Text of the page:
Forum: Ruby Using Classifier::LSI

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374717e4aceb8b92431f3bd9b5673636?d=identicon&s=25 chrisjroos@gmail.com (Guest)
on 2006-02-08 13:14
(Received via mailing list)
Hi,

I've just spent some time looking at the ruby classifier[1] library.

I need to index 3000 one line product names.

The default behaviour is to index items as they are inserted (at least
it would certainly appear that's what's happening based on simple
benchmarking).  This causes the time to index new items to rise
exponentially.  After some experimentation, I found that turning off
the automatic indexing and then manually building once all items were
added was far quicker (17 secs to add 100 items with auto indexing, 0.6
secs to add 100 items with manual index building).

I also did a quick test to confirm that the output was the same in both
cases.

I'm really just wondering why the default behaviour seems to be the
most inefficient and whether I'm missing anything obvious using the
manual build method?

Any help / pointers would be much appreciated.

Chris

[1] http://classifier.rufy.com
A4a4095ff08bd0fced3c3fddbeac743a?d=identicon&s=25 Cameron McBride (Guest)
on 2006-02-08 14:14
(Received via mailing list)
Hey Chris,

On 2/8/06, chrisjroos@gmail.com <chrisjroos@gmail.com> wrote:

> The default behaviour is to index items as they are inserted (at least
> it would certainly appear that's what's happening based on simple
> benchmarking).  This causes the time to index new items to rise
> exponentially.

right.  the index building takes time and there is a lot of double work
going
on.

> After some experimentation, I found that turning off
> the automatic indexing and then manually building once all items were
> added was far quicker (17 secs to add 100 items with auto indexing, 0.6
> secs to add 100 items with manual index building).

Great.  This is exactly why there is an :auto_rebuild option, so you can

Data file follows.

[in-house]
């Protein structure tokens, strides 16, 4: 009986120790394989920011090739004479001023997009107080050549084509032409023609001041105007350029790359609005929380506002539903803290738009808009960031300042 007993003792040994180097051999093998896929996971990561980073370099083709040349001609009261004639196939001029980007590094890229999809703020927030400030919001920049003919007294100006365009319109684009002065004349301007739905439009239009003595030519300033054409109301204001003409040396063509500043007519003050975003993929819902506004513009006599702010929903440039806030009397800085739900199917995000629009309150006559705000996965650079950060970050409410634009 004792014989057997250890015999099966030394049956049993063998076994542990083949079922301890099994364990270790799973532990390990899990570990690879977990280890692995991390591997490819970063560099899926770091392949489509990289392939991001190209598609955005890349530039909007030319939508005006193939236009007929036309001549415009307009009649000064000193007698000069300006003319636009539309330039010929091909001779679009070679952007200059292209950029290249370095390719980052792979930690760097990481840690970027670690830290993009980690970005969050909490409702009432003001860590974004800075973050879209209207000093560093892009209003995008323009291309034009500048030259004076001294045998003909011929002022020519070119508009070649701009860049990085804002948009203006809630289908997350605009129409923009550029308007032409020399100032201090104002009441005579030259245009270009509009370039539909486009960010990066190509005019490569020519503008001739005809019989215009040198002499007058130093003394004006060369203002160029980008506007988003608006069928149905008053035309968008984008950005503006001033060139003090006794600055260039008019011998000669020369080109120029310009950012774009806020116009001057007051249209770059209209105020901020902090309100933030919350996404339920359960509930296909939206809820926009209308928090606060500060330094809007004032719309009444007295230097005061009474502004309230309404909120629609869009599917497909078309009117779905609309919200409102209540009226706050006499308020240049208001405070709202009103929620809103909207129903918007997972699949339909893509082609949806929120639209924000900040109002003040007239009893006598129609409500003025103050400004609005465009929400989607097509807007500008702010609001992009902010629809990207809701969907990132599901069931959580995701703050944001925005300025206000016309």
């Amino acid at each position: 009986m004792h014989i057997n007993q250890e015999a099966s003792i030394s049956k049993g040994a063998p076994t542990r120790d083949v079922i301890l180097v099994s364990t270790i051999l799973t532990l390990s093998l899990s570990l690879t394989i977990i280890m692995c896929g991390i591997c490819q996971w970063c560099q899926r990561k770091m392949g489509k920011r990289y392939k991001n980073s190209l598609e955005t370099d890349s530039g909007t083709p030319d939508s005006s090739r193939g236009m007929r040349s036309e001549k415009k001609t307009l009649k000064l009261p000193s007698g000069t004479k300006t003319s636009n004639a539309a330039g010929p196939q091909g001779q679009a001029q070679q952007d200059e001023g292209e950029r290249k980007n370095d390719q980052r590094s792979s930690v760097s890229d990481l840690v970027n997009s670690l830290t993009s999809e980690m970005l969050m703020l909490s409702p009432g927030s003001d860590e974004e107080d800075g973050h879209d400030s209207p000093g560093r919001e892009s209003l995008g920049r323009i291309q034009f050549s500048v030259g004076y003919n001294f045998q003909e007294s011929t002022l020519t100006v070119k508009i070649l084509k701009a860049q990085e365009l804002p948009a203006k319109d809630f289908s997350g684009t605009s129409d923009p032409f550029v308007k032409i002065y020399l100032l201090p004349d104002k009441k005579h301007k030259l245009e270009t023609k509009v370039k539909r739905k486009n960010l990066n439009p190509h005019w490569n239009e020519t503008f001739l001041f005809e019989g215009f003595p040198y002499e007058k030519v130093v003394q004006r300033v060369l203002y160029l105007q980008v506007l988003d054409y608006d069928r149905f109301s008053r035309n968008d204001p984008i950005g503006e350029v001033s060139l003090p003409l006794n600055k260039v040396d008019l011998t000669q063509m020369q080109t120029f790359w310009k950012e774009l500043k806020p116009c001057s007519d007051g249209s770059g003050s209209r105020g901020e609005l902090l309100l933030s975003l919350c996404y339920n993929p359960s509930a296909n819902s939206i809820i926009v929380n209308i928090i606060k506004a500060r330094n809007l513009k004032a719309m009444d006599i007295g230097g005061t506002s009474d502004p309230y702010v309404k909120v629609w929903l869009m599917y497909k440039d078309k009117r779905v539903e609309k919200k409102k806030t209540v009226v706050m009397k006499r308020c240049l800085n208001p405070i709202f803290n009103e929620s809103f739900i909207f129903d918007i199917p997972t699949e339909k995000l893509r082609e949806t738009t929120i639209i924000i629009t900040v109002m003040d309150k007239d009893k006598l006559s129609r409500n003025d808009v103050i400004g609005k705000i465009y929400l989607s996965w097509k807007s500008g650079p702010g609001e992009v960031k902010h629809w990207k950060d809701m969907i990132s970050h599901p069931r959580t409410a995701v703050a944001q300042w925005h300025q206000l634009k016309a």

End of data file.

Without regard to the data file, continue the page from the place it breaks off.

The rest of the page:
make
this more effecient (like you discovered).

> I'm really just wondering why the default behaviour seems to be the
> most inefficient and whether I'm missing anything obvious using the
> manual build method?

I believe the default behavior is directed toward simple usage to help
give
people a feel for what the library does.  Given the mathematics
underneath the
index building, when you have 3000 items the index building is slower.
 (I believe the docs say around 500 is rule of thumb for speedy
return).

I don't think you're missing anything, here.  Just use
:auto_rebuild=>false and build it manually.

I was actually advocating a lazy evaluation as the default (so the
index wouldn't be built until you needed it, which would work rather
effeciently for both simple usage and your case).  The argument
against this was to prevent users from thinking the searching was
slow.  Once the index is built, everything else flies.  LSI just
really is math intensive, which is why there is a C-based backend for
it.  Just make sure you're using something other than the pure-ruby
version if speed becomes an issue.

Let us know if anything else is unclear.
374717e4aceb8b92431f3bd9b5673636?d=identicon&s=25 chrisjroos@gmail.com (Guest)
on 2006-02-09 08:48
(Received via mailing list)
Ok, so it took just over 7 hours to build the index of 3000 items.

Since then it has been running for a further 12 hours trying to use
that index to obtain likely matches for the same 3000 items; i.e. for
each of the 3000 items I am trying to get the best matches from the
index (using find related).

Should I even bother waiting for it to finish or should I be
investigating something else to achieve similar results?

BTW. I am using the c extension.

Thanks in advance,

Chris
Be223e60c56535a0e465b84243aeb0d1?d=identicon&s=25 Timothy Goddard (Guest)
on 2006-02-09 09:38
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I'm doing a project at the moment cataloguing publications where I've
been using Ferret (a ruby port of lucene). I have to say, this is a